If you’ve been following our ongoing coverage relating to smart cities and found yourself wondering just who, exactly, owns all that citizen data being collected, you might just want to check out a recent CBC broadcast that ponders that very question.

Aired recently on Nora Young’s Spark (and available from the CBC as a podcast), Who owns the smart city? takes a look at the potential problems facing municipalities seeking to harness digital technology to improve their services.

Using Chicago’s publicly funded Array of Things (AoT) urban sensing project as an example of a city that’s collecting information and making it accessible for research and public use as open data, Young asks how things might differ for those municipalities unable to finance such projects without private sector assistance.

To help answer the question, Young turns to University of Ottawa law professor Teresa Scassa. According to Scassa, once the door’s been opened to private sector involvement, the whole ownership debate becomes a minefield for municipalities.

Using a recent public transit / private sector partnership as an example, Scassa says it soon became apparent that the data being harvested was anything but open and was instead the property of the business brought on to set up and run the program.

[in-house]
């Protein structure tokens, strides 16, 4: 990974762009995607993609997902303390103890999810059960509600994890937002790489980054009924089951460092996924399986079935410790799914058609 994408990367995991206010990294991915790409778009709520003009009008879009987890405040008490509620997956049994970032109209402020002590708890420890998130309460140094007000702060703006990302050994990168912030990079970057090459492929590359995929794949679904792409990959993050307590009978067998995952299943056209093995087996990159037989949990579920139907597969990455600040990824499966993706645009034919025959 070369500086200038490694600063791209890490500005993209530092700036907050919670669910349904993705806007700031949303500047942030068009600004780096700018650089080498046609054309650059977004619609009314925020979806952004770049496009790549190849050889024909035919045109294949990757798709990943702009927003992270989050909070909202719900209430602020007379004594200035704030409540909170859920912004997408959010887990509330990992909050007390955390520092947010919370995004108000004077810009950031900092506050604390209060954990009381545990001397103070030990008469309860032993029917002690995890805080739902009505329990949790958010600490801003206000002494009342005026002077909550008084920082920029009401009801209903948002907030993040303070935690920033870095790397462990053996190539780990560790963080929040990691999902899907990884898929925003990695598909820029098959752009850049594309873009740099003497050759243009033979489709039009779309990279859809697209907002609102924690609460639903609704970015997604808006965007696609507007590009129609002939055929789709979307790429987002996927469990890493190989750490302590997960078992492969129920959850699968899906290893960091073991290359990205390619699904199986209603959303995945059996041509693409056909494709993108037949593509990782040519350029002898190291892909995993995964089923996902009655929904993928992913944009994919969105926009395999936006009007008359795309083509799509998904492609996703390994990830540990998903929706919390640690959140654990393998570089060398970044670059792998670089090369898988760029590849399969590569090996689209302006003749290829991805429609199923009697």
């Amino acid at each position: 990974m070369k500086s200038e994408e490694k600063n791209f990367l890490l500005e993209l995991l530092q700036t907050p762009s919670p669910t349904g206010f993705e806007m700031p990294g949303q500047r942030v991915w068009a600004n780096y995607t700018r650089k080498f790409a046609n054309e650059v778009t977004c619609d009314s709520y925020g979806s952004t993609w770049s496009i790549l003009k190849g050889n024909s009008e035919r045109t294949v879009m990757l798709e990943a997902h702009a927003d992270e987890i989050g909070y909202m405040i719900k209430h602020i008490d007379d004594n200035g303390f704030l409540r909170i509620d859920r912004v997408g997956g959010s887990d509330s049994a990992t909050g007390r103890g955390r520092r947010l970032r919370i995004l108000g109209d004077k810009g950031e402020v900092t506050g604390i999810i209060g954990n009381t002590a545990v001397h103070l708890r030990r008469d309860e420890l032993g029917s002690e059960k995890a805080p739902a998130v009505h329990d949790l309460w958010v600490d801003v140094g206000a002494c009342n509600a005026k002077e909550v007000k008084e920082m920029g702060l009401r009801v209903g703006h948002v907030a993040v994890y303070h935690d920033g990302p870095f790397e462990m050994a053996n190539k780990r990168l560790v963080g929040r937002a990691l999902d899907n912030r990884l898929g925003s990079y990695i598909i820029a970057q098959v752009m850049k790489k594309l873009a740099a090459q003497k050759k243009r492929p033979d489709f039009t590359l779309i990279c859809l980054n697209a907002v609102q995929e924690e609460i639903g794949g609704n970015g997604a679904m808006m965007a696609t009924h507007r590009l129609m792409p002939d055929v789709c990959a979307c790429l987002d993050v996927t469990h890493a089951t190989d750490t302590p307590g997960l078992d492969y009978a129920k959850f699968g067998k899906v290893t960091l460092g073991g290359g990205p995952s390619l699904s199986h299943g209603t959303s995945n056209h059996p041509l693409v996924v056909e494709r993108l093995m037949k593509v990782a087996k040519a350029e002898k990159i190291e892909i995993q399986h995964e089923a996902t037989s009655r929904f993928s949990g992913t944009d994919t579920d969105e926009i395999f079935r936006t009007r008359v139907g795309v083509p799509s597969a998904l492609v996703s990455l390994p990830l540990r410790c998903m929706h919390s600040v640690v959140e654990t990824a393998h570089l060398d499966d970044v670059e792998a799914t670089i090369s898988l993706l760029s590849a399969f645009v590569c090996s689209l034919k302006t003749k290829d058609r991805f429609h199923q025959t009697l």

As Scassa suggests, data ownership versus the need to better serve their citizens through ambitious projects like Chicago’s Array of Things is a trade off municipalities need to seriously consider before taking the plunge.

“Things move very quickly in the data world,” Scassa says towards the end of the program. “Technology evolves rapidly, so the potential for this technology and data to be used for purposes other than that for which it was intended also exists. Ask who owns it, as well as who can access it.”

It’s a fascinating program, and one anyone with an interest in smart city concepts should sit up and listen to.

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